Ninth International Conference on the State of Mark Twain Studies - "Growth: The Most Rigorous Law of Our Being"
Center for Mark Twain Studies (Elmira, New York)
Deadline: 
Friday, January 7, 2022
Review Begins: 
Friday, January 7, 2022

“What is the most rigorous law of our being? Growth.”[ Mark Twain, from “Consistency,” a paper read in Hartford in 1887  ]Established in 1989, the Center for Mark Twain Studies “International Conference on the State of Mark Twain Studies” is the oldest and largest gathering devoted to all things Twain. During times so turbulent and uncertain as to require that that the quadrennial conference on the State of Mark Twain Studies be postponed by a year, the theme of change and growth “speaks to our condition,” as the Quakers say. An important focus of the conference will be scholarly discussion of the study of Mark Twain and how the field might grow and change in response to changing conditions in the world, in the academy, and in the field of Twain Studies.  We encourage all proposals to address how your scholarship might help us think about growth and change in the context of our studies of Mark Twain.  We have included a list of questions at the end of this announcement to help spark your thinking.  In keeping with the theme of the conference, we encourage scholars to consider how different ways of presenting your scholarship to the audience might encourage growth and conversation.  We encourage you to be open to ideas such flash presentation sessions  in addition to standard 20-minute paper presentations and as roundtables.  We encourage you to connect your proposal to the theme of “growth” and to think about how your scholarship can help to grow and change the field.    

    Paper presentations—20-minute presentations of scholarly arguments and discoveries

    Roundtables—groups of 3-5 scholars each present for roughly 10 minutes on a theme or topic, leaving significant time and space for discussion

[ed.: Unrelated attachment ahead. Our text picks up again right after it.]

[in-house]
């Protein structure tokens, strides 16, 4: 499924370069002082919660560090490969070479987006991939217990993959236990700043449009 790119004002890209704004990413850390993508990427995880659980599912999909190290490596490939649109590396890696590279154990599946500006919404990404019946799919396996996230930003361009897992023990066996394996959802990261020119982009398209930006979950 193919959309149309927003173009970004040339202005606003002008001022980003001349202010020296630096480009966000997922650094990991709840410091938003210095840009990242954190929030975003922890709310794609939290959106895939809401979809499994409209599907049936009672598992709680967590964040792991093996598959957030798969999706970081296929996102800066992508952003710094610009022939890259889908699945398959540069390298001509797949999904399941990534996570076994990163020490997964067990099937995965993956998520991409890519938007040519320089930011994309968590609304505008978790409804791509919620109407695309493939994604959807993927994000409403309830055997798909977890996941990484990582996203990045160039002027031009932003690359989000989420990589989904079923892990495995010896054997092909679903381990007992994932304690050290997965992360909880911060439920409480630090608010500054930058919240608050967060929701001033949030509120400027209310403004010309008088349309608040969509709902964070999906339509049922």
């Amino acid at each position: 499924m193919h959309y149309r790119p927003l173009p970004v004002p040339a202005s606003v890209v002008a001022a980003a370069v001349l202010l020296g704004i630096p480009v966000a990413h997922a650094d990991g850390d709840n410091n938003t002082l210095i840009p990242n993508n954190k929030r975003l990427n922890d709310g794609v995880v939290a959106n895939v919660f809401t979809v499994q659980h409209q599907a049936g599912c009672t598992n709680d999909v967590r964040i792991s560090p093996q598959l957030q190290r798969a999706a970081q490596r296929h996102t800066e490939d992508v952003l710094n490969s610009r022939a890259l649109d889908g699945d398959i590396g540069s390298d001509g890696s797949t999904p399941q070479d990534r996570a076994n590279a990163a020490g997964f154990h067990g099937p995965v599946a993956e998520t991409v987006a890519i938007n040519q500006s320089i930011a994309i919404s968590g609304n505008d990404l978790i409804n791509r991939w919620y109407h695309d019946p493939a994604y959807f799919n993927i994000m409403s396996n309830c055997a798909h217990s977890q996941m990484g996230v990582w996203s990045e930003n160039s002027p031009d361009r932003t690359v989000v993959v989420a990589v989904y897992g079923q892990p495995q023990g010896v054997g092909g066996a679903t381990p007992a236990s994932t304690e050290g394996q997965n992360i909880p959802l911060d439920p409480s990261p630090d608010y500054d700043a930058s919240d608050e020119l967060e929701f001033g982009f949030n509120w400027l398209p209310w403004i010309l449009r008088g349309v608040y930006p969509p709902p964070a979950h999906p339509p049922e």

Flash Presentations – In addition to roundtables and sessions comprised of individual papers, we will be forming several sessions in which scholars each present for up to 5 minutes on a central subject as a way to spark conversations. Topics might range from “fresh pedagogical approaches to teaching Connecticut Yankee” to “which work by Twain does not get enough attention” to “how can we continue to grow and expand Twain studies.” Please indicate in your submission whether you might be interested in participating in a flash session, and do share suggestions for topics for flash sessions.

    Each person may present a paper OR participate in a roundtable. However, you may participate in a flash session in addition to presenting a paper or being on a roundtable.

    We invite papers on any aspect of Mark Twain’s work and legacy, but have a particular interest in the questions listed below:

    • How might Twain scholarship change in the future?
    • What are the dynamics of growth and change in Twain’s ideas, moral attitudes, literary aesthetics, etc.
    • What lessons about coping with change can Mark Twain teach us?
    • How did changing circumstances in Twain’s life shape changes in his thinking and writing?
    • Why and how do Twain’s characters grow or change?
    • How does travel–in the U.S. and abroad–change Samuel Clemens and the works of Mark Twain?
    • How might we look at Mark Twain and his era in new ways?
    • How does our understanding of Samuel Clemens and Mark Twain change when scholars consider disease, financial panic, and cultural upheaval?
    • How can or should our teaching of Mark Twain and his time change?
    • What impact did the radically shifting racial structures in the U.S. have on Samuel Clemens and Mark Twain?
    • How can the study of Mark Twain and his era help scholars and students understand systemic racism?
    • How might Mark Twain fit into an anti-racist pedagogy?
    • How has America’s response to Mark Twain changed over time?
    • When Mark Twain’s works are translated into other languages, how do they change and what cultural work do they do?
    • How have responses to Mark Twain around the world changed over time?
    • How do we grow and change as scholars? As teachers?
    • What previously neglected texts by Twain speak to us today and deserve to be reconsidered?
    • What ideas that we had earlier would we now change or reject?

    The conference will be held from Thursday, August 4 to Sunday, August 7, 2022 on the campus of Emira College in Elmira, New York.  In addition to scholarly presentations, the conference will have events that provide contexts for Mark Twain and his life in Elmira, and will also feature a keynote by Jimmy Santiago Baca, an award=winning writer for whom Twain has been an important influence. 

    Proposals for presentations or roundtables (700 words) should be emailed as a Word document to Joseph Lemak at jlemak@elmira.edu by Friday, January 7, 2022. Include a cover letter containing your contact information (name, mailing address, etc.) in the body of the email. Proposals will be reviewed anonymously by members of the conference planning committee

    https://marktwainstudies.com/elmira-2022-the-ninth-international-confere...

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